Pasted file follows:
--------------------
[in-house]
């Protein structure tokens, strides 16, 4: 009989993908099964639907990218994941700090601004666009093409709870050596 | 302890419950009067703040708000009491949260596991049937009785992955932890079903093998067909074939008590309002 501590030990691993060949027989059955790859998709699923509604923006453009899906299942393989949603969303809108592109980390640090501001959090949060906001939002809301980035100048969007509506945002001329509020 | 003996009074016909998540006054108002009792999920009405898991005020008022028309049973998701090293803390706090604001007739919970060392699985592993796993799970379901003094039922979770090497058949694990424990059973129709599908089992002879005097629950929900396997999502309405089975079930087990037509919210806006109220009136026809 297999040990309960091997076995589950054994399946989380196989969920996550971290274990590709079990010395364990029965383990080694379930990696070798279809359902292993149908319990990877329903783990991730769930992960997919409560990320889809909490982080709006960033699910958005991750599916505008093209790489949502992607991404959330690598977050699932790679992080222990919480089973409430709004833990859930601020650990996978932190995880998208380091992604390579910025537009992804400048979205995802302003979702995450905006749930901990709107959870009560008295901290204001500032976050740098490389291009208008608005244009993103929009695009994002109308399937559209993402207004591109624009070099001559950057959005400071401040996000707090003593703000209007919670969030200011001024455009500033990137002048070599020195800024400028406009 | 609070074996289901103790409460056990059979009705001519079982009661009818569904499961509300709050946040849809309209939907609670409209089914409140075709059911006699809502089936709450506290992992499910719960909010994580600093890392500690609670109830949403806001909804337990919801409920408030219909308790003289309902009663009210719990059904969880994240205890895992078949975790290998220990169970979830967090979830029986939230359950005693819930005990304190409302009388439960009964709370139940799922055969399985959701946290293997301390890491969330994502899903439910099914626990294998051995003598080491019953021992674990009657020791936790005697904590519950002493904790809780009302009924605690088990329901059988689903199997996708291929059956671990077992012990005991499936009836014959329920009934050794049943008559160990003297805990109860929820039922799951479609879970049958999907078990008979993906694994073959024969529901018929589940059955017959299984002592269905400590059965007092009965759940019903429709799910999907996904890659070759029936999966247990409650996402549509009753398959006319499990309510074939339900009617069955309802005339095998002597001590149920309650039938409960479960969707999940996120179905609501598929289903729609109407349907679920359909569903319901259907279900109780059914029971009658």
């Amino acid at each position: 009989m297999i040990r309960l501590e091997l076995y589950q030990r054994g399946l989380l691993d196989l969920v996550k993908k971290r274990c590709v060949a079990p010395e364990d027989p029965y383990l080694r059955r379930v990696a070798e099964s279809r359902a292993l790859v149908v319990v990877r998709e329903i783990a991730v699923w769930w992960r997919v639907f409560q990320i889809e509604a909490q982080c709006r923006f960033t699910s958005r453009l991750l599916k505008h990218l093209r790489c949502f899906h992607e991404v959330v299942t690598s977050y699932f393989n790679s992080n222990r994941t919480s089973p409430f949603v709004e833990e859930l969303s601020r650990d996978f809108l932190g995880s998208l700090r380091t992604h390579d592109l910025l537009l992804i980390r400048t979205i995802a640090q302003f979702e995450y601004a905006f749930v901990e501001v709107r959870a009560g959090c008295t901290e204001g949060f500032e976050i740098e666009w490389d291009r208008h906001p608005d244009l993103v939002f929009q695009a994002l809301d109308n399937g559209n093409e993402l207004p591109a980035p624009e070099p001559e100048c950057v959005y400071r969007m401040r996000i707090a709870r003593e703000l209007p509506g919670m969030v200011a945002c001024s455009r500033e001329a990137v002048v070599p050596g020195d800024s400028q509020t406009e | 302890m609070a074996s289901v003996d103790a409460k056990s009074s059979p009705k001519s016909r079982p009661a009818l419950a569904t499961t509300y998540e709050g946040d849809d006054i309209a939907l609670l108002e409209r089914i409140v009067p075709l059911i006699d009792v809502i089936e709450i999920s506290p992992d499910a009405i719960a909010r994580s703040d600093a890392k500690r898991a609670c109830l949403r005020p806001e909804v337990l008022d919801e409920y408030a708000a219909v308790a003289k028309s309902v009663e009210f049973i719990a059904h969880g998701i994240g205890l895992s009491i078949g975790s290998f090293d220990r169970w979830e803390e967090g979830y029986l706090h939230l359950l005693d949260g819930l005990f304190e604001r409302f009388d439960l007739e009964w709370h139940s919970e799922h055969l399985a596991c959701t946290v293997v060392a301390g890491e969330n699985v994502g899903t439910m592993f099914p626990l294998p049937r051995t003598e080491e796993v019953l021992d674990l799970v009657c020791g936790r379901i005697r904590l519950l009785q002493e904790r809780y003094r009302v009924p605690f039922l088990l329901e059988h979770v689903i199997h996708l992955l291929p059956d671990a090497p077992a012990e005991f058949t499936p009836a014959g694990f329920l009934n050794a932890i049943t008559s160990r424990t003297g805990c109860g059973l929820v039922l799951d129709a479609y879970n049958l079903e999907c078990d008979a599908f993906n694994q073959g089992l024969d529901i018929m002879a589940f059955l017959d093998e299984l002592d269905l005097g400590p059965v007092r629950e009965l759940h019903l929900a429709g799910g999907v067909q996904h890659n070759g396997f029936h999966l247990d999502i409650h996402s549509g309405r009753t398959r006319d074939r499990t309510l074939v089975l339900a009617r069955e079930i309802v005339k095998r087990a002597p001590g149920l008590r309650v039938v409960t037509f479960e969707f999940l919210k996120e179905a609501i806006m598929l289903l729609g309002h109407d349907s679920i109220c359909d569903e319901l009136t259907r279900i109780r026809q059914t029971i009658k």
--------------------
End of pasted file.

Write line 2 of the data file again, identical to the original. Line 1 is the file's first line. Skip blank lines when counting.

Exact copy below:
């Protein structure tokens, strides 16, 4: 009989993908099964639907990218994941700090601004666009093409709870050596 | 302890419950009067703040708000009491949260596991049937009785992955932890079903093998067909074939008590309002 501590030990691993060949027989059955790859998709699923509604923006453009899906299942393989949603969303809108592109980390640090501001959090949060906001939002809301980035100048969007509506945002001329509020 | 003996009074016909998540006054108002009792999920009405898991005020008022028309049973998701090293803390706090604001007739919970060392699985592993796993799970379901003094039922979770090497058949694990424990059973129709599908089992002879005097629950929900396997999502309405089975079930087990037509919210806006109220009136026809 297999040990309960091997076995589950054994399946989380196989969920996550971290274990590709079990010395364990029965383990080694379930990696070798279809359902292993149908319990990877329903783990991730769930992960997919409560990320889809909490982080709006960033699910958005991750599916505008093209790489949502992607991404959330690598977050699932790679992080222990919480089973409430709004833990859930601020650990996978932190995880998208380091992604390579910025537009992804400048979205995802302003979702995450905006749930901990709107959870009560008295901290204001500032976050740098490389291009208008608005244009993103929009695009994002109308399937559209993402207004591109624009070099001559950057959005400071401040996000707090003593703000209007919670969030200011001024455009500033990137002048070599020195800024400028406009 | 609070074996289901103790409460056990059979009705001519079982009661009818569904499961509300709050946040849809309209939907609670409209089914409140075709059911006699809502089936709450506290992992499910719960909010994580600093890392500690609670109830949403806001909804337990919801409920408030219909308790003289309902009663009210719990059904969880994240205890895992078949975790290998220990169970979830967090979830029986939230359950005693819930005990304190409302009388439960009964709370139940799922055969399985959701946290293997301390890491969330994502899903439910099914626990294998051995003598080491019953021992674990009657020791936790005697904590519950002493904790809780009302009924605690088990329901059988689903199997996708291929059956671990077992012990005991499936009836014959329920009934050794049943008559160990003297805990109860929820039922799951479609879970049958999907078990008979993906694994073959024969529901018929589940059955017959299984002592269905400590059965007092009965759940019903429709799910999907996904890659070759029936999966247990409650996402549509009753398959006319499990309510074939339900009617069955309802005339095998002597001590149920309650039938409960479960969707999940996120179905609501598929289903729609109407349907679920359909569903319901259907279900109780059914029971009658």